A beautiful jewelry designer who criss-crossed Europe for 10 years was actually a Russian spy who infiltrated NATO by charming and seducing commanders.
She was known as Maria Adela Kuhfeldt Rivera but her real name was Olga Kolobova, and she was a spy working on behalf of Russia’s GRU foreign intelligence service, according to the investigative site Bellingcat, which used photo-matching software to out her.
Rivera took up residence in Rome, Malta and Paris before making Naples, Italy, her home base. She owned a jewelry boutique and talked her way into the city’s international party scene, including soirees and balls attended by NATO officers, the outlet reported.
She spoke fluent English and Italian and one unidentified officer told Bellingcat the two had a brief romance. A US Navy officer said he had a “little crush” on her.
She told European friends that she had been abandoned in Russia by her Peruvian mother and raised by an abusive family.
In 2012, Maria Adela, who was actually the daughter of a colonel in the Russian military, married a purportedly Italian man.
But he was in reality Ecuadoran and Russian, and he died mysteriously at the age of 30 due to “double pneumonia and systemic lupus”.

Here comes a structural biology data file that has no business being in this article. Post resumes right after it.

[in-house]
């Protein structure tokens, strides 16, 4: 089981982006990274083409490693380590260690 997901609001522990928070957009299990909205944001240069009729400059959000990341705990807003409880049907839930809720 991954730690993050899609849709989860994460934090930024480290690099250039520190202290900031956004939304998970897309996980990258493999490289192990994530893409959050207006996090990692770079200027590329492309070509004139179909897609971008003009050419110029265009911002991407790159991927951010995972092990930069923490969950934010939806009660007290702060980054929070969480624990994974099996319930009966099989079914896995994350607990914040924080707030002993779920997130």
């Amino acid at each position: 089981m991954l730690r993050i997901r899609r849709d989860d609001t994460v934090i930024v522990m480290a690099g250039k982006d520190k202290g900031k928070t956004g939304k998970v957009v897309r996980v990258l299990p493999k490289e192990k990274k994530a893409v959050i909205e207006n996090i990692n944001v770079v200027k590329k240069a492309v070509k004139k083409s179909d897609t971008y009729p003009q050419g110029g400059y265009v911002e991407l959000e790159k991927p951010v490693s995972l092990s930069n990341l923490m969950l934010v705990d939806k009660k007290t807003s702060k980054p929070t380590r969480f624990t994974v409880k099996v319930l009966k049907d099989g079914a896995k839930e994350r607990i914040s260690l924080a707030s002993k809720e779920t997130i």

After his death, she settled down in Naples and began befriending NATO diplomats.
Marcelle D’Argy Smith, the former editor of Cosmopolitan magazine, was one of her unwitting friends.
“She was like a goddaughter or a niece. It was upsetting to find out,” Smith said. “She was very beautiful, very understated. She had lots of male friends, but they never seemed worthy. She was so attractive and the men looked ordinary and I never understood it.”
Colonel Sheila Bryant, then inspector general of the US Naval Forces in Europe and Africa, was suspicious of Maria Adela’s story, Bellingcat said.
She told colleagues to “limit access” to highly confidential military information around her.
Suddenly, in 2018, Maria Adela left for Moscow — and her friends in Europe haven’t seen her since. Bellingcat theorized she had her cover blown in some way by outside intelligence services.